[Grace] [6159] and, covering his face with his hands, prayed. After an interval, he
[Grace] [6164] surplice with an elaborate large gesture and slowly surveyed the
[Grace] [6172] Father Purdon developed the text with resonant assurance. It was
[Grace] [6175] observer at variance with the lofty morality elsewhere preached by
[Grace] [6180] professional men. Jesus Christ with His divine understanding of
[Grace] [6195] spiritual life, and see if they tallied accurately with conscience.
[Grace] [6202] hearers. And that was: to be straight and manly with God. If their
[Grace] [6211] wrong. But, with God's grace, I will rectify this and this. I will set
[The Dead] [6218] the office on the ground floor and helped him off with his overcoat
[The Dead] [6236] to live with them in the dark, gaunt house on Usher's Island, the
[The Dead] [6252] seldom made a mistake in the orders, so that she got on well with
[The Dead] [6281] asked was Gabriel with her.
[The Dead] [6290] overcoat slipped with a squeaking noise through the
[The Dead] [6296] She had preceded him into the pantry to help him off with his
[The Dead] [6299] complexion and with hay-coloured hair. The gas in the pantry
[The Dead] [6305] He looked up at the pantry ceiling, which was shaking with the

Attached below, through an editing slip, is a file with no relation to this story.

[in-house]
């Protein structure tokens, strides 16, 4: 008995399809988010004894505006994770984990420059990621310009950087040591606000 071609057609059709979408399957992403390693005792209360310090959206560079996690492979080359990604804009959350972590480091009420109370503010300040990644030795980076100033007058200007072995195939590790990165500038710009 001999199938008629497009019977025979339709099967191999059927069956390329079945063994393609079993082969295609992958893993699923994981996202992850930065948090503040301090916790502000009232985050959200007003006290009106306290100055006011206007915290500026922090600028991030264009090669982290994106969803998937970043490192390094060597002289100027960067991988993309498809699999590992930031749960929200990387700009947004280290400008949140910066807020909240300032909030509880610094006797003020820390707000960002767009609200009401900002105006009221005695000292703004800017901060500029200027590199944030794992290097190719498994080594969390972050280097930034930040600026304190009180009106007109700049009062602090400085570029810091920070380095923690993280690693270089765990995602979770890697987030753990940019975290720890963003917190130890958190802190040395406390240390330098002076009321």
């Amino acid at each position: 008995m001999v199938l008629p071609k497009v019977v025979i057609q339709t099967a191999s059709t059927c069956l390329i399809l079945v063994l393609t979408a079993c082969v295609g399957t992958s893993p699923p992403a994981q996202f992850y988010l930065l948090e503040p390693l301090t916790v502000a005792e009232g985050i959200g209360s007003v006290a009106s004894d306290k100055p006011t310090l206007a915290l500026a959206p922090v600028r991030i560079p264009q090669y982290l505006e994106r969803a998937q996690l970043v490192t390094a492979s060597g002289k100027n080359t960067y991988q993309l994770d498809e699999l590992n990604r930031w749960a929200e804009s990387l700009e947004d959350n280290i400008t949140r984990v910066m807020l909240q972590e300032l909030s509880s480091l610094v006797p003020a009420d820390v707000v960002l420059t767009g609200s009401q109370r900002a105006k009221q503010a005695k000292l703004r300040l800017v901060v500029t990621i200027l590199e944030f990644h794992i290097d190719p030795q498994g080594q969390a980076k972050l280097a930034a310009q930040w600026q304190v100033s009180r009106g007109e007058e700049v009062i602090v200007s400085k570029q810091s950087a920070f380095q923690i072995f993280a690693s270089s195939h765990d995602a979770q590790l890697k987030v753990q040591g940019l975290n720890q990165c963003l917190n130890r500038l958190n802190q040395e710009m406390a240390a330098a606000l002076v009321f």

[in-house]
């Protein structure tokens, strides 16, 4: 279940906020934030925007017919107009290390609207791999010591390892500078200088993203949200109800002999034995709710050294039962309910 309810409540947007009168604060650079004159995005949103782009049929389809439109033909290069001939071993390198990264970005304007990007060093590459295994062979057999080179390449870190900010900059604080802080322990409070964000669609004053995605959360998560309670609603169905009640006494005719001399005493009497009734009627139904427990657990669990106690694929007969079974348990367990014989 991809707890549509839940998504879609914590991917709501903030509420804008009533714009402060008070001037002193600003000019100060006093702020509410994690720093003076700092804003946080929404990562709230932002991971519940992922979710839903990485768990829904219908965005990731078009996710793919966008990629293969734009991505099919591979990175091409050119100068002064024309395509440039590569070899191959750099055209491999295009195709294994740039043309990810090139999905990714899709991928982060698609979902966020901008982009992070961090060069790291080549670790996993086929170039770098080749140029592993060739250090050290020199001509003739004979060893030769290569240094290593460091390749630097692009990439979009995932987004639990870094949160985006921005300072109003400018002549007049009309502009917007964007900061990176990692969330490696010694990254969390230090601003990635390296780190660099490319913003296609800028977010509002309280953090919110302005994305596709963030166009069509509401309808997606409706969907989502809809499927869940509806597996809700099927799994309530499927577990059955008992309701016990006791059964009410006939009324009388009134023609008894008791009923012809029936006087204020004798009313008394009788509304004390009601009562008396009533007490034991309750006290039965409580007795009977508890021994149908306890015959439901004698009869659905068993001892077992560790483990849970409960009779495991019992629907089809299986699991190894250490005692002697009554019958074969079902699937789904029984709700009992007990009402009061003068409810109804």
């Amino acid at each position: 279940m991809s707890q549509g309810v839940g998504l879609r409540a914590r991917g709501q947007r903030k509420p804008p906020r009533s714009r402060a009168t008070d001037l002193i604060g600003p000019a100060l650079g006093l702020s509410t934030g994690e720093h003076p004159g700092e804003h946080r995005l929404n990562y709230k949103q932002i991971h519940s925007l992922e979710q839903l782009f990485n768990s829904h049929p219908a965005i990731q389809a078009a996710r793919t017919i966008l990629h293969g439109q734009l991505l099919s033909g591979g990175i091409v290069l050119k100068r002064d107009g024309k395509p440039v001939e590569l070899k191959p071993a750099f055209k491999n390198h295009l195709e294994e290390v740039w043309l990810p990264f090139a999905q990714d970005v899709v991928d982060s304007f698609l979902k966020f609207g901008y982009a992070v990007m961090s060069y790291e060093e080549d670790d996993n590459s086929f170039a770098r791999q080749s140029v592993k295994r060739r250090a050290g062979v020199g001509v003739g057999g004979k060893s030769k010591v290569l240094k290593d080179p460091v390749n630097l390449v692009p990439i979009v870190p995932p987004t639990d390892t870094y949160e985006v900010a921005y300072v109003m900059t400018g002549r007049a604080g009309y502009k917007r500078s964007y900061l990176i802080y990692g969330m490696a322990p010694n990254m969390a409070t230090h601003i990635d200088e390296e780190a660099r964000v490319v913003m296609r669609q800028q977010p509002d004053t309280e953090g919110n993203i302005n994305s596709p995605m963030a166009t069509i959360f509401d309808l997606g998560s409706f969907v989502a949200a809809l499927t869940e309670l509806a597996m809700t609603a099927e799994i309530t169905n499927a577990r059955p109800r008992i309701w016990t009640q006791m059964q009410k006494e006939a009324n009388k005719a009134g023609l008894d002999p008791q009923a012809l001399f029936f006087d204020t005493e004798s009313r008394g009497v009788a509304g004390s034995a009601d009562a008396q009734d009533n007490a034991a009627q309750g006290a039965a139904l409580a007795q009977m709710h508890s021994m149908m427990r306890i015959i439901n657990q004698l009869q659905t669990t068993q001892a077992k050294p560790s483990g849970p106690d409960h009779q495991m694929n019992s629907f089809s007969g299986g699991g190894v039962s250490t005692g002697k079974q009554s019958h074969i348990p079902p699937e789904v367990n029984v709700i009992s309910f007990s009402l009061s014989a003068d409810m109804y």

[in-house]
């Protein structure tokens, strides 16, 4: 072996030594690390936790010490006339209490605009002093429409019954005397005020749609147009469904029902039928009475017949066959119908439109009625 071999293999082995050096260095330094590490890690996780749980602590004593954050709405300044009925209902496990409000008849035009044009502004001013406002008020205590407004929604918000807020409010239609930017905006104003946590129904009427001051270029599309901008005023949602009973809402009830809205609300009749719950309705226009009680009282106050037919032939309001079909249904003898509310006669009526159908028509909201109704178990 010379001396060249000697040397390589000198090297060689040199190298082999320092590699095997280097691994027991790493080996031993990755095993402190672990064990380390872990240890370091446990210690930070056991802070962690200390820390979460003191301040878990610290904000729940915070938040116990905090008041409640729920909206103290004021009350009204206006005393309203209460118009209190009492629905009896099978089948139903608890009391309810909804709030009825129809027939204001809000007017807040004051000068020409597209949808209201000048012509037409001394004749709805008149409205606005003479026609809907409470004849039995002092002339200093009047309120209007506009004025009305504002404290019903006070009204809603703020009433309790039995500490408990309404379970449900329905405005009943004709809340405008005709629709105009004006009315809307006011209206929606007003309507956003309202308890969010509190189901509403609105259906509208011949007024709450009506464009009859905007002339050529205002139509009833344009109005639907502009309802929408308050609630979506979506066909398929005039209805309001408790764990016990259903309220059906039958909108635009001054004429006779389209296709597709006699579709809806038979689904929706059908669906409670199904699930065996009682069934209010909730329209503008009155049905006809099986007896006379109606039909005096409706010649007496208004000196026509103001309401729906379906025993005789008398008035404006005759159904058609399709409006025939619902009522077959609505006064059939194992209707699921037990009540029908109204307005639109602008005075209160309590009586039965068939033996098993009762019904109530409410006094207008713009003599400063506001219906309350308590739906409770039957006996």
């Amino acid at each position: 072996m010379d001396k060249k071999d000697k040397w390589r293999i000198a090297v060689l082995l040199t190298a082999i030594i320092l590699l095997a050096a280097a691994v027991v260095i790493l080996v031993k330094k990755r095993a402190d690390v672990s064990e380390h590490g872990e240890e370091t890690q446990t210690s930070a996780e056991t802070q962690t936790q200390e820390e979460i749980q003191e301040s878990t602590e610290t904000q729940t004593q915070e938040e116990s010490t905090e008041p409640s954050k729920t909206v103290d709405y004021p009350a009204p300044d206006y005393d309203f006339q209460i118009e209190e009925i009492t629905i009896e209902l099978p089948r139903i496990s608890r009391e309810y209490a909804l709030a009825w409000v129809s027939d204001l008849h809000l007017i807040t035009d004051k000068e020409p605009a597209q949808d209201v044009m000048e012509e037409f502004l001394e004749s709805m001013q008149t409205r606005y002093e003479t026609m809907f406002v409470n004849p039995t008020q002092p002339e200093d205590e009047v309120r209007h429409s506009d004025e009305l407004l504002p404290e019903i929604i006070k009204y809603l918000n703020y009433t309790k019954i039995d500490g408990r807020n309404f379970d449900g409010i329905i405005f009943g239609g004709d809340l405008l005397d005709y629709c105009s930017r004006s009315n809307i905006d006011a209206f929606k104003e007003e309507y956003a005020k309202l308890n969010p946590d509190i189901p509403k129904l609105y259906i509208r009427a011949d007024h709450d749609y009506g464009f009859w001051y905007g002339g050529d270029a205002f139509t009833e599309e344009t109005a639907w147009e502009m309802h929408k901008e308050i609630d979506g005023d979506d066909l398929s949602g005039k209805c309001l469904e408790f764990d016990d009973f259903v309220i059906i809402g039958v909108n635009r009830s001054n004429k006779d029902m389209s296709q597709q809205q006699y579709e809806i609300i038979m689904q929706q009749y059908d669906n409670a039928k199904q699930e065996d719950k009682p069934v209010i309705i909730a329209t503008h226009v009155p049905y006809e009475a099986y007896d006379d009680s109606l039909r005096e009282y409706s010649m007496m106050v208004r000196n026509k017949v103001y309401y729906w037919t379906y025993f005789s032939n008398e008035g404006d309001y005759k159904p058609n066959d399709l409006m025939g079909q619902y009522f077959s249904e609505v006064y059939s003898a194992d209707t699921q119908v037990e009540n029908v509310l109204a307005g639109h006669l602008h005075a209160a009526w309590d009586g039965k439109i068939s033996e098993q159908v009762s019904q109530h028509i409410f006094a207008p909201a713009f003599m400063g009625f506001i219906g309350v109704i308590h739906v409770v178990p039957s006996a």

[The Dead] [6316] wedding one of these fine days with your young man, eh? "
[The Dead] [6318] The girl glanced back at him over her shoulder and said with great
[The Dead] [6325] looking at her, kicked off his goloshes and flicked actively with his
[The Dead] [6370] airing his superior education. He would fail with them just as he
[The Dead] [6371] had failed with the girl in the pantry. He had taken up a wrong
[The Dead] [6378] low over the tops of her ears, was grey; and grey also, with darker
[The Dead] [6411] bother, what with green shades for Tom's eyes at night and making
[The Dead] [6419] Gabriel's solicitude was a standing joke with them.
[The Dead] [6449] "But tell me, Gabriel," said Aunt Kate, with brisk tact. "Of course,
[The Dead] [6496] A tall wizen-faced man, with a stiff grizzled moustache and
[The Dead] [6497] swarthy skin, who was passing out with his partner, said:
[The Dead] [6502] Miss Furlong. Take them in, Julia, with Miss Daly and Miss
[The Dead] [6531] bodies to and fro, with nervous jerks of their shoulders. The
[The Dead] [6537] Mr. Browne took another sip of his whisky and said, with sidling
[The Dead] [6546] with one instinct, received his speech in silence. Miss Furlong,
[The Dead] [6591] "It's only Freddy, Kate, and Gabriel with him."
[The Dead] [6595] was of Gabriel's size and build, with very round shoulders. His face
[The Dead] [6596] was fleshy and pallid, touched with colour only at the thick
[The Dead] [6624] Before leaving the room with Gabriel she signalled to Mr. Browne
[The Dead] [6638] was once more wrinkling with mirth, poured out for himself a
[The Dead] [6659] Gabriel's eyes, irritated by the floor, which glittered with beeswax
[The Dead] [6666] for him as a birthday present a waistcoat of purple tabinet, with
[The Dead] [6667] little foxes' heads upon it, lined with brown satin and having round
[The Dead] [6686] was playing again the opening melody with runs of scales after
[The Dead] [6688] down in his heart. The piece ended with a trill of octaves in the
[The Dead] [6696] Lancers were arranged. Gabriel found himself partnered with Miss
[The Dead] [6697] Ivors. She was a frank-mannered talkative young lady, with a
[The Dead] [6704] "I have a crow to pluck with you."
[The Dead] [6706] "With me?" said Gabriel.